However, if a foundation for being a man cannot be found in biology, perhaps it can be found in ethics. That is, perhaps being a man is a matter of being good. This idea does make sense. After all, when an intuitive list is assembled of what it is to be a man it will tend to include the classic virtues: honesty, integrity, courage, compassion, strength, loyalty, and so on. Obviously enough, women an children (and genderless beings) could also share this traits, thus indicating that they are not unique to men. This is hardly surprising since being a good person and being a good man would seem to overlap a great deal.
But, it might be asked, are there virtues specific to men (the manly virtues) that cannot be possessed by non-men? An easy (and easily refuted) manly virtue might be that of being a father. However, this can be refuted by arguing that this would fall under being a parent and also that a woman (or even an intelligent machine) could have the qualities of being a father. We already distinguish between being the biological father of a child and being a father (for example, in cases of adoption). As such, it would seem that a non-man could be a father and fulfill the functions of that role.
It seems possible that all the manly virtues could be possessed by people who would not, on the usual view of things, men. After all, there are women who seem to be better men than most men. For example, I know many female athletes who are physically and mentally tougher than the majority of men. They also exhibit the classic virtues of integrity, character, and so on.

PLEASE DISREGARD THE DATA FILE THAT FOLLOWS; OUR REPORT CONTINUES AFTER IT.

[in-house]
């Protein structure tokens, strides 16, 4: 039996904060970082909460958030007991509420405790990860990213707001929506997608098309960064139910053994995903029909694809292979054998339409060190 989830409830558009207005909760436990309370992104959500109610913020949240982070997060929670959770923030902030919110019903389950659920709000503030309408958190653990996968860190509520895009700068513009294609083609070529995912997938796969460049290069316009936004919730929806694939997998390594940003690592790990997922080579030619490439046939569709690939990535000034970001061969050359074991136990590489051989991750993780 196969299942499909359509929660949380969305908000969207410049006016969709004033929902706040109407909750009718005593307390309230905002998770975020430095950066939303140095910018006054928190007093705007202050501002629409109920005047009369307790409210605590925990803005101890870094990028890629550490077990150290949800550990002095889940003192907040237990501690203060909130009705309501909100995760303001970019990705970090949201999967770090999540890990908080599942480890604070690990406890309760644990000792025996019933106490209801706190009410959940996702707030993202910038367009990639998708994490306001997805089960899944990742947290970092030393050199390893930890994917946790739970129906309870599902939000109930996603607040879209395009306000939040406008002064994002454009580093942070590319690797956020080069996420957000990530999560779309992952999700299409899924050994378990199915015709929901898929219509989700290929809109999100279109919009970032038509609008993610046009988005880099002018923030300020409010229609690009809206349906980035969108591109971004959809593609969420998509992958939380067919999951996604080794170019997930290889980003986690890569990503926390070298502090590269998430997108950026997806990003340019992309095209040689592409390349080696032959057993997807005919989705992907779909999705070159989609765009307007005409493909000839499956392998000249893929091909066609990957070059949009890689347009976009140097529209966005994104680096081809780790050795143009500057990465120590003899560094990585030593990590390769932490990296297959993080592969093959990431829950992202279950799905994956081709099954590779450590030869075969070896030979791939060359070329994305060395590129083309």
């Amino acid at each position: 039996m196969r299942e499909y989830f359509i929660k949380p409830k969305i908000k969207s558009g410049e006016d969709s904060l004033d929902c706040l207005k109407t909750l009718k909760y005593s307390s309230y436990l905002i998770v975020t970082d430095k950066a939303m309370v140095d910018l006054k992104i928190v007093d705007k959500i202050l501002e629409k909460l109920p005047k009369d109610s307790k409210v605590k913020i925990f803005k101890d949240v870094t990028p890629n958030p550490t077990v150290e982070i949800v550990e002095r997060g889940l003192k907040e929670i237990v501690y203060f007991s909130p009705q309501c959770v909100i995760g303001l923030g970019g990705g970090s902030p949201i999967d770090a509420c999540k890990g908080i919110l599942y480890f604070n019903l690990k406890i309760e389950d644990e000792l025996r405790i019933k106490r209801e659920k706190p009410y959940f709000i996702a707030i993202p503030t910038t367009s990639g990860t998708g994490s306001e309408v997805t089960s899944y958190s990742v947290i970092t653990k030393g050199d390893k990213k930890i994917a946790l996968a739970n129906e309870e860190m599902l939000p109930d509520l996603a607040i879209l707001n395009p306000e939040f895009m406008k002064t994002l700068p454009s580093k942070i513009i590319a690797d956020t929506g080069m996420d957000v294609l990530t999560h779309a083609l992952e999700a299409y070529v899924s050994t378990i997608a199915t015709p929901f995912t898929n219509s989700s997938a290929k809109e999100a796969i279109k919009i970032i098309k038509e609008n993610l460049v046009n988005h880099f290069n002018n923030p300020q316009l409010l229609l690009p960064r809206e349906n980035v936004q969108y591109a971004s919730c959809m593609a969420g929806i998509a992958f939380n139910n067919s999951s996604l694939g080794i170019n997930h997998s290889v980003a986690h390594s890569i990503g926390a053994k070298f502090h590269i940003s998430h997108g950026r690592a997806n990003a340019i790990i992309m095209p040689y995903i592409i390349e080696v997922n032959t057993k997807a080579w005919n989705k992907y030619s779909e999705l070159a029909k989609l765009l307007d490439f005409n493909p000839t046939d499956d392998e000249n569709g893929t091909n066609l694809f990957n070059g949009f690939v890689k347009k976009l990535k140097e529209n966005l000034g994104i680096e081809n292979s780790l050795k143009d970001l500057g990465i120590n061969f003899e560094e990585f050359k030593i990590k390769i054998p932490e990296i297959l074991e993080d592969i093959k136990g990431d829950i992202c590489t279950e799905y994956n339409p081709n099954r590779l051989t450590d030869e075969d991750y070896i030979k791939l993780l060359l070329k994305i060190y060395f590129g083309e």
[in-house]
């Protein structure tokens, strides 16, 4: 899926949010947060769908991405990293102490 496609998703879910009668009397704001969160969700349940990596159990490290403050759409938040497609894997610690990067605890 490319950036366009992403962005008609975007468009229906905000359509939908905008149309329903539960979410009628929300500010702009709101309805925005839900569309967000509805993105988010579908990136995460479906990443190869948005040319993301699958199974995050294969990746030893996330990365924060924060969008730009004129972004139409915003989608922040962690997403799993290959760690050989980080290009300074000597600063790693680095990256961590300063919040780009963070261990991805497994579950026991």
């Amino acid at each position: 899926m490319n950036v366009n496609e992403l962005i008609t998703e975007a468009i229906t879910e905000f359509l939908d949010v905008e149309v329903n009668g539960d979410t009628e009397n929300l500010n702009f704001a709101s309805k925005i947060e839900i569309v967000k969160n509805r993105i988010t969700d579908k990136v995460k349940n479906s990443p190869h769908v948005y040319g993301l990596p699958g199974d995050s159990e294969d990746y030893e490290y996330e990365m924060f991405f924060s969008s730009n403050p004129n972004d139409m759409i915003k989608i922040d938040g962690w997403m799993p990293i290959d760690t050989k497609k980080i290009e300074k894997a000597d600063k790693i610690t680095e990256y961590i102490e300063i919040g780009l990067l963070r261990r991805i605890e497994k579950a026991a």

Of course, these female athletes are still regarded as women and perhaps this indicates that there are some virtues that are unique to men. Then again, it might be that they are regarded as women not because they lack certain manly virtues but because they are still biologically female. As Locke noted in his discussion of personal identity, people can mean many things by terms like “man” (and presumably “woman”). As such, part of the problem might be that “man” and “woman” are used to refer to normative roles (ethical, legal, and gender) but also to biology. As Locke suggests, clearing up our terminology can go a long way in clarifying matters. I will not, however, endeavor to do this here.
One plausible approach is that being virtuous is largely neutral when it comes to men and non-men. So, for example, being a good man and being a good person would be the same thing. However, there still seems to be a residue of manliness left to account for. This is, to be honest, mainly just a feeling that there is still something to being a man that is distinct from being good in the general sense. That is, if a person were perfectly good there would still be some qualities that would be needed to truly be a man.
However, I must confess that suspect this feeling is primarily the product of my social conditioning. I have, as has everyone, been trained and conditioned to accept that certain roles and behavior are fitting for men and others for non-men. As such, perhaps the residue I mention is merely the results of these smudges on the lens of reason.
That said, this interests me enough to ask this question: what virtues and qualities could be unique to men? Naturally, I am not asking what is unique to males-this is a different question.